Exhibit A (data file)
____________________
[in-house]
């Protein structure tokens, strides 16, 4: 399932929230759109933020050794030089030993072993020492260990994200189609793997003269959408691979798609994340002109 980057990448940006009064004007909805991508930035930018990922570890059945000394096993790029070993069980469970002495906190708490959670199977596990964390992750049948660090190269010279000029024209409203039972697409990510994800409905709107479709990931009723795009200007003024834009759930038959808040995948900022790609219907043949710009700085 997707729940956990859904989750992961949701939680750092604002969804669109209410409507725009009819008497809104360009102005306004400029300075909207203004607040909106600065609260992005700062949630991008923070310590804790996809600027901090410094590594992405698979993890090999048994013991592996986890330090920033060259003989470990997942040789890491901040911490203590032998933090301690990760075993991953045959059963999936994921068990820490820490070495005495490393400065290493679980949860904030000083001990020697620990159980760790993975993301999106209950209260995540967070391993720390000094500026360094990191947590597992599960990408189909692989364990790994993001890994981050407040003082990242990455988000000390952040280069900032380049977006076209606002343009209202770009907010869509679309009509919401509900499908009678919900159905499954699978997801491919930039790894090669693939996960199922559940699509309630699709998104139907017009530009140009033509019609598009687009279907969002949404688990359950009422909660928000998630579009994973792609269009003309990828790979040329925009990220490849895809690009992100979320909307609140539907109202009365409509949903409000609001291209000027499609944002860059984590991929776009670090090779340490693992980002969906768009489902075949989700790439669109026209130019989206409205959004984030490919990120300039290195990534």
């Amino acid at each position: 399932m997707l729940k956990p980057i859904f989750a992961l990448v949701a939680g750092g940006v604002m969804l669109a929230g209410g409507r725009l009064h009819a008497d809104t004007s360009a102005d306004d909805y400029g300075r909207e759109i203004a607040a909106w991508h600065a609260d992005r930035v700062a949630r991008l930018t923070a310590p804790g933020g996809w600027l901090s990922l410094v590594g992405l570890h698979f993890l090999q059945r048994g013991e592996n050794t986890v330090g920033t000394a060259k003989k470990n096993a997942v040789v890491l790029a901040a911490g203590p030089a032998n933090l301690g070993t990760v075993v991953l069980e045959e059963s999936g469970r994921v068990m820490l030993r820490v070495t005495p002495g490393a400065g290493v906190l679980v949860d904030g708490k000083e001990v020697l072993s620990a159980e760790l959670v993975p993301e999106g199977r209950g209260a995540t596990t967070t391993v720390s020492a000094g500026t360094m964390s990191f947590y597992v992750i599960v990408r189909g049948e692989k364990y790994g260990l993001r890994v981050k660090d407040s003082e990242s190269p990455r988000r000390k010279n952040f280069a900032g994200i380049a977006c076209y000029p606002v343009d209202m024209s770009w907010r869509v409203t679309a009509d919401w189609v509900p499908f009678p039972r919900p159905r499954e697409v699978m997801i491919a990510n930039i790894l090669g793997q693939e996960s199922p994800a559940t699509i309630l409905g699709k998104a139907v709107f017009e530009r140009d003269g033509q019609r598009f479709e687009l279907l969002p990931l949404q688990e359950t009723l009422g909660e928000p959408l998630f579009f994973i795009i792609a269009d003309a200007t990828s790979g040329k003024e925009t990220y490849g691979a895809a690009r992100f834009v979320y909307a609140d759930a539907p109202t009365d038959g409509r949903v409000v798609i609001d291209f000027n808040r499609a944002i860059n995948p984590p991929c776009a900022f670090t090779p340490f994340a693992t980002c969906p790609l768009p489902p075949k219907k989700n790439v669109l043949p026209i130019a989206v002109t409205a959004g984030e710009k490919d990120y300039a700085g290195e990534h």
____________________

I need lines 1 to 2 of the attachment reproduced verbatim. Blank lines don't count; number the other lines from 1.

[in-house]
């Protein structure tokens, strides 16, 4: 399932929230759109933020050794030089030993072993020492260990994200189609793997003269959408691979798609994340002109 980057990448940006009064004007909805991508930035930018990922570890059945000394096993790029070993069980469970002495906190708490959670199977596990964390992750049948660090190269010279000029024209409203039972697409990510994800409905709107479709990931009723795009200007003024834009759930038959808040995948900022790609219907043949710009700085 997707729940956990859904989750992961949701939680750092604002969804669109209410409507725009009819008497809104360009102005306004400029300075909207203004607040909106600065609260992005700062949630991008923070310590804790996809600027901090410094590594992405698979993890090999048994013991592996986890330090920033060259003989470990997942040789890491901040911490203590032998933090301690990760075993991953045959059963999936994921068990820490820490070495005495490393400065290493679980949860904030000083001990020697620990159980760790993975993301999106209950209260995540967070391993720390000094500026360094990191947590597992599960990408189909692989364990790994993001890994981050407040003082990242990455988000000390952040280069900032380049977006076209606002343009209202770009907010869509679309009509919401509900499908009678919900159905499954699978997801491919930039790894090669693939996960199922559940699509309630699709998104139907017009530009140009033509019609598009687009279907969002949404688990359950009422909660928000998630579009994973792609269009003309990828790979040329925009990220490849895809690009992100979320909307609140539907109202009365409509949903409000609001291209000027499609944002860059984590991929776009670090090779340490693992980002969906768009489902075949989700790439669109026209130019989206409205959004984030490919990120300039290195990534």